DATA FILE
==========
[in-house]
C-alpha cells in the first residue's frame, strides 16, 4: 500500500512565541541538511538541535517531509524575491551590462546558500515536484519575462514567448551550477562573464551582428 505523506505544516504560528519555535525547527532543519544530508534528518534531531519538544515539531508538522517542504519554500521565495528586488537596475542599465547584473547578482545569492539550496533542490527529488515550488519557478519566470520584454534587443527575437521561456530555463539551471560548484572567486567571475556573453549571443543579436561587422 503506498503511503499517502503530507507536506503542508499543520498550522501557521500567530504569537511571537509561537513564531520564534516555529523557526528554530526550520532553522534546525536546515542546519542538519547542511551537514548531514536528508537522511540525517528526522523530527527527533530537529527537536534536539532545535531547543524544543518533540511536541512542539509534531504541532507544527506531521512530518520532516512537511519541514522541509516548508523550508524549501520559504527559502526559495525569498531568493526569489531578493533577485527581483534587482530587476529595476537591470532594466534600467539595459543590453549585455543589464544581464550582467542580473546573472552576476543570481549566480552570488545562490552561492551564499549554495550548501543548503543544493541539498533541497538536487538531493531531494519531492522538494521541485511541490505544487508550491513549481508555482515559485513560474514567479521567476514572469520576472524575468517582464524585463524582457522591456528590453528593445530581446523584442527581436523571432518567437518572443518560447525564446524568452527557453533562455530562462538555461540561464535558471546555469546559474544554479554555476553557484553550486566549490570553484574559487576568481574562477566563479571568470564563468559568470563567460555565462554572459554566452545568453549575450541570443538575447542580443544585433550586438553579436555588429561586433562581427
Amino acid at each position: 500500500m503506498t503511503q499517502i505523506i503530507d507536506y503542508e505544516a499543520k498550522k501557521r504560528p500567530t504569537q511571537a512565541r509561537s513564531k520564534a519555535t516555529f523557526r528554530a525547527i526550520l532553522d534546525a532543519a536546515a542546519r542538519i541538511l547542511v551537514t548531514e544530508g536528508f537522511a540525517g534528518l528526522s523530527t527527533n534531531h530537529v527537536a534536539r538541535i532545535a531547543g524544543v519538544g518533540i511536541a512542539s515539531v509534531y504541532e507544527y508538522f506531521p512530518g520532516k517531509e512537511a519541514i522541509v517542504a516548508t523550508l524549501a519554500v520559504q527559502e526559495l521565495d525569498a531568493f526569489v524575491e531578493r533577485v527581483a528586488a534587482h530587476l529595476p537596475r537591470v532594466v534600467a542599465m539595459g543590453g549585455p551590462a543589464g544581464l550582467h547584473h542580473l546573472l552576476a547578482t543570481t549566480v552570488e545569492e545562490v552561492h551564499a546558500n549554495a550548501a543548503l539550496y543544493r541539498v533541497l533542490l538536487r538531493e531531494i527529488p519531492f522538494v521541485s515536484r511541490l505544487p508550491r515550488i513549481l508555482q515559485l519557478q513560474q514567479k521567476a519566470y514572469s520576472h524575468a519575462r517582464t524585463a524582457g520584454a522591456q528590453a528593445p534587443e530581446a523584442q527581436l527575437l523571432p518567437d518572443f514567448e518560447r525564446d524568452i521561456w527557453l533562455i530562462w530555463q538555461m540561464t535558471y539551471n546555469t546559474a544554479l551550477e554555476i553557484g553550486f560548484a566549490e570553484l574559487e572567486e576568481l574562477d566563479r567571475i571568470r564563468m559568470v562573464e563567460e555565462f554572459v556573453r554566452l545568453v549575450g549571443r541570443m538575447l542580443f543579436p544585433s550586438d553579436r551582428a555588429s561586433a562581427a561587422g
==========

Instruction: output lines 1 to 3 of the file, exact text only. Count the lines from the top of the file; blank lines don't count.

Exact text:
[in-house]
C-alpha cells in the first residue's frame, strides 16, 4: 500500500512565541541538511538541535517531509524575491551590462546558500515536484519575462514567448551550477562573464551582428 505523506505544516504560528519555535525547527532543519544530508534528518534531531519538544515539531508538522517542504519554500521565495528586488537596475542599465547584473547578482545569492539550496533542490527529488515550488519557478519566470520584454534587443527575437521561456530555463539551471560548484572567486567571475556573453549571443543579436561587422 503506498503511503499517502503530507507536506503542508499543520498550522501557521500567530504569537511571537509561537513564531520564534516555529523557526528554530526550520532553522534546525536546515542546519542538519547542511551537514548531514536528508537522511540525517528526522523530527527527533530537529527537536534536539532545535531547543524544543518533540511536541512542539509534531504541532507544527506531521512530518520532516512537511519541514522541509516548508523550508524549501520559504527559502526559495525569498531568493526569489531578493533577485527581483534587482530587476529595476537591470532594466534600467539595459543590453549585455543589464544581464550582467542580473546573472552576476543570481549566480552570488545562490552561492551564499549554495550548501543548503543544493541539498533541497538536487538531493531531494519531492522538494521541485511541490505544487508550491513549481508555482515559485513560474514567479521567476514572469520576472524575468517582464524585463524582457522591456528590453528593445530581446523584442527581436523571432518567437518572443518560447525564446524568452527557453533562455530562462538555461540561464535558471546555469546559474544554479554555476553557484553550486566549490570553484574559487576568481574562477566563479571568470564563468559568470563567460555565462554572459554566452545568453549575450541570443538575447542580443544585433550586438553579436555588429561586433562581427
Amino acid at each position: 500500500m503506498t503511503q499517502i505523506i503530507d507536506y503542508e505544516a499543520k498550522k501557521r504560528p500567530t504569537q511571537a512565541r509561537s513564531k520564534a519555535t516555529f523557526r528554530a525547527i526550520l532553522d534546525a532543519a536546515a542546519r542538519i541538511l547542511v551537514t548531514e544530508g536528508f537522511a540525517g534528518l528526522s523530527t527527533n534531531h530537529v527537536a534536539r538541535i532545535a531547543g524544543v519538544g518533540i511536541a512542539s515539531v509534531y504541532e507544527y508538522f506531521p512530518g520532516k517531509e512537511a519541514i522541509v517542504a516548508t523550508l524549501a519554500v520559504q527559502e526559495l521565495d525569498a531568493f526569489v524575491e531578493r533577485v527581483a528586488a534587482h530587476l529595476p537596475r537591470v532594466v534600467a542599465m539595459g543590453g549585455p551590462a543589464g544581464l550582467h547584473h542580473l546573472l552576476a547578482t543570481t549566480v552570488e545569492e545562490v552561492h551564499a546558500n549554495a550548501a543548503l539550496y543544493r541539498v533541497l533542490l538536487r538531493e531531494i527529488p519531492f522538494v521541485s515536484r511541490l505544487p508550491r515550488i513549481l508555482q515559485l519557478q513560474q514567479k521567476a519566470y514572469s520576472h524575468a519575462r517582464t524585463a524582457g520584454a522591456q528590453a528593445p534587443e530581446a523584442q527581436l527575437l523571432p518567437d518572443f514567448e518560447r525564446d524568452i521561456w527557453l533562455i530562462w530555463q538555461m540561464t535558471y539551471n546555469t546559474a544554479l551550477e554555476i553557484g553550486f560548484a566549490e570553484l574559487e572567486e576568481l574562477d566563479r567571475i571568470r564563468m559568470v562573464e563567460e555565462f554572459v556573453r554566452l545568453v549575450g549571443r541570443m538575447l542580443f543579436p544585433s550586438d553579436r551582428a555588429s561586433a562581427a561587422g